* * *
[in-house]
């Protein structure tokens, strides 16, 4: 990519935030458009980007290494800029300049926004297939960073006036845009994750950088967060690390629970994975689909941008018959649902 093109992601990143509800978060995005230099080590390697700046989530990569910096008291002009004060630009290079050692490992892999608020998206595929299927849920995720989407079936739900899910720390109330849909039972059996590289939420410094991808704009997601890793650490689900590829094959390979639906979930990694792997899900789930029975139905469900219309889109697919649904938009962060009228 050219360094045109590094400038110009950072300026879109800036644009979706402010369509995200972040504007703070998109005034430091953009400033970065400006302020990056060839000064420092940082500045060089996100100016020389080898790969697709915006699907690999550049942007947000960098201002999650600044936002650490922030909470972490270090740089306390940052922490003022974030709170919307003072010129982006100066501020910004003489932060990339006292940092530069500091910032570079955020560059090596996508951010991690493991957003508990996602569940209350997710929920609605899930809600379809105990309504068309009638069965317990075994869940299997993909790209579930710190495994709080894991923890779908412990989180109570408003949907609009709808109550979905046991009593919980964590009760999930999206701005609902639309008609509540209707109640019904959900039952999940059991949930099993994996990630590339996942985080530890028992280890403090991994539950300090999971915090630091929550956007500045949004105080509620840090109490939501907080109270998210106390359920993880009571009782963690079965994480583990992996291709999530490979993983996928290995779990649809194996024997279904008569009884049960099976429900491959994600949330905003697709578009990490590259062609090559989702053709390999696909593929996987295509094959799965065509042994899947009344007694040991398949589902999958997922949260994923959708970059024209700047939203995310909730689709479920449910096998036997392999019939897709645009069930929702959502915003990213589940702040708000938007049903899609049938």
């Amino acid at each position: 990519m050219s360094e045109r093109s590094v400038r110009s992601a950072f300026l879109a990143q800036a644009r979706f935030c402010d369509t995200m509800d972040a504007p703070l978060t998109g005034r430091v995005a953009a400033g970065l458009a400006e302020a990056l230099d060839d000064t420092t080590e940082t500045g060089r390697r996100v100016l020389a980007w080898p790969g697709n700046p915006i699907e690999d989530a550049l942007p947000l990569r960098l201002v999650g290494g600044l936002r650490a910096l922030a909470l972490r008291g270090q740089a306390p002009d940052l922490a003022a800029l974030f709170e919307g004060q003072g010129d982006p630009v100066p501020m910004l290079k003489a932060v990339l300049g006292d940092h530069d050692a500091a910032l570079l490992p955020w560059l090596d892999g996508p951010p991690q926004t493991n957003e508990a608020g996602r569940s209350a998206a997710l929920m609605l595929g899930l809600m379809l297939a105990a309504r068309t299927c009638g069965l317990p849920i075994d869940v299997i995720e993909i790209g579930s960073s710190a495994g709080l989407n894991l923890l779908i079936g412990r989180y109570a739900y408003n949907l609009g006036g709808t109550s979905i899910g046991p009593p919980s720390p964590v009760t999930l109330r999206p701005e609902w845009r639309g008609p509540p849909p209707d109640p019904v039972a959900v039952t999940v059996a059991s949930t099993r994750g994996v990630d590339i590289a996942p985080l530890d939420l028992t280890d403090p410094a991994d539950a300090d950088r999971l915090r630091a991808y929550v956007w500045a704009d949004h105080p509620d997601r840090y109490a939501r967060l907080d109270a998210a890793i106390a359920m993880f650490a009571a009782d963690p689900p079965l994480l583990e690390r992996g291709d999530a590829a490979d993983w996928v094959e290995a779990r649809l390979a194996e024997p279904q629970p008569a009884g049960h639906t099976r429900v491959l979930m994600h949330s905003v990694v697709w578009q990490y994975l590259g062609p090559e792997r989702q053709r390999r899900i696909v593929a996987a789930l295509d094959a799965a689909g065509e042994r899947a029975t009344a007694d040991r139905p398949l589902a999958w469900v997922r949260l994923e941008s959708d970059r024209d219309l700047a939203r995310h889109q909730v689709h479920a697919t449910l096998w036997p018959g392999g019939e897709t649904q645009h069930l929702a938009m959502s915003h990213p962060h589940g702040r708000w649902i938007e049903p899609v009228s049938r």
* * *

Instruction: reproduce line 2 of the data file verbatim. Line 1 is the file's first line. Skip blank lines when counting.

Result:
């Protein structure tokens, strides 16, 4: 990519935030458009980007290494800029300049926004297939960073006036845009994750950088967060690390629970994975689909941008018959649902 093109992601990143509800978060995005230099080590390697700046989530990569910096008291002009004060630009290079050692490992892999608020998206595929299927849920995720989407079936739900899910720390109330849909039972059996590289939420410094991808704009997601890793650490689900590829094959390979639906979930990694792997899900789930029975139905469900219309889109697919649904938009962060009228 050219360094045109590094400038110009950072300026879109800036644009979706402010369509995200972040504007703070998109005034430091953009400033970065400006302020990056060839000064420092940082500045060089996100100016020389080898790969697709915006699907690999550049942007947000960098201002999650600044936002650490922030909470972490270090740089306390940052922490003022974030709170919307003072010129982006100066501020910004003489932060990339006292940092530069500091910032570079955020560059090596996508951010991690493991957003508990996602569940209350997710929920609605899930809600379809105990309504068309009638069965317990075994869940299997993909790209579930710190495994709080894991923890779908412990989180109570408003949907609009709808109550979905046991009593919980964590009760999930999206701005609902639309008609509540209707109640019904959900039952999940059991949930099993994996990630590339996942985080530890028992280890403090991994539950300090999971915090630091929550956007500045949004105080509620840090109490939501907080109270998210106390359920993880009571009782963690079965994480583990992996291709999530490979993983996928290995779990649809194996024997279904008569009884049960099976429900491959994600949330905003697709578009990490590259062609090559989702053709390999696909593929996987295509094959799965065509042994899947009344007694040991398949589902999958997922949260994923959708970059024209700047939203995310909730689709479920449910096998036997392999019939897709645009069930929702959502915003990213589940702040708000938007049903899609049938």